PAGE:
Knock, knock, room service

NPR has a short piece on a fascinating study where the researchers informed hotel maids that their normal work counted as exercise, which had the effect of making them more physically fit, despite them not seeming to change their activity levels.

Unfortunately, the NPR segment seems to suggest that the study ‘challenges the placebo effect’, based on the faulty assumption that the placebo effect only alters ‘subjective perception’.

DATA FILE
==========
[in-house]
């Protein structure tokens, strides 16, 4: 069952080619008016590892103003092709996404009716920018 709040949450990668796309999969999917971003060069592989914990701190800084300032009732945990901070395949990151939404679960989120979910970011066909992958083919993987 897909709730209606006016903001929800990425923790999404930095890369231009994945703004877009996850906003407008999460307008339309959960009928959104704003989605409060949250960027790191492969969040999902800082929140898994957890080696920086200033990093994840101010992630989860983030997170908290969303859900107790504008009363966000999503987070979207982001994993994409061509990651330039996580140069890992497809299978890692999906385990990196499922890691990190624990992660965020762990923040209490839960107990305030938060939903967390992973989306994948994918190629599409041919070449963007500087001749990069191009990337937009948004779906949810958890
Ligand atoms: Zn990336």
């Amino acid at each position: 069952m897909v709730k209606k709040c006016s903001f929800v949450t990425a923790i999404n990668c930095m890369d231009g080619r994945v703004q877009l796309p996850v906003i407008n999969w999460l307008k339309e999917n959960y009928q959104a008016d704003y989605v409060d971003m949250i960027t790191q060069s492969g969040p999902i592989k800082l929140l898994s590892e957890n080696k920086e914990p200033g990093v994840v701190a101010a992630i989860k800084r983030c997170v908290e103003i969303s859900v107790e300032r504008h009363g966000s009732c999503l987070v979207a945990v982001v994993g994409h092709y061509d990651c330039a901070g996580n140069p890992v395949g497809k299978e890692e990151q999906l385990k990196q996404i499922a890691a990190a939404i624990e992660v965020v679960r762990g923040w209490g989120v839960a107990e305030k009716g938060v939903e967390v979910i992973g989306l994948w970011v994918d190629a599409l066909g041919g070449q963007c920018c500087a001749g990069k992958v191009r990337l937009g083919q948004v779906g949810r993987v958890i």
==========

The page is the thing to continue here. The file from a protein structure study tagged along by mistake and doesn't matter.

In fact, placebos are known to affect outcome in a range of physical illnesses (and even produce placebo ‘side-effects – known as the nocebo effect), and they have been shown to directly stimulate the same brain circuit when they are used to replace a drug to treat Parkinson’s disease.

Furthermore, the study itself [pdf] claims to demonstrate the placebo effect in a new domain.

Despite this, it’s a fascinating study and raises a number of intriguing questions, such as whether the placebo effect is directly affecting body metabolism, or whether the information given to the maids just made them behave differently, and actually do their work in a way to give more health benefits.

Link to NPR piece on the study.
pdf of full-text of study.

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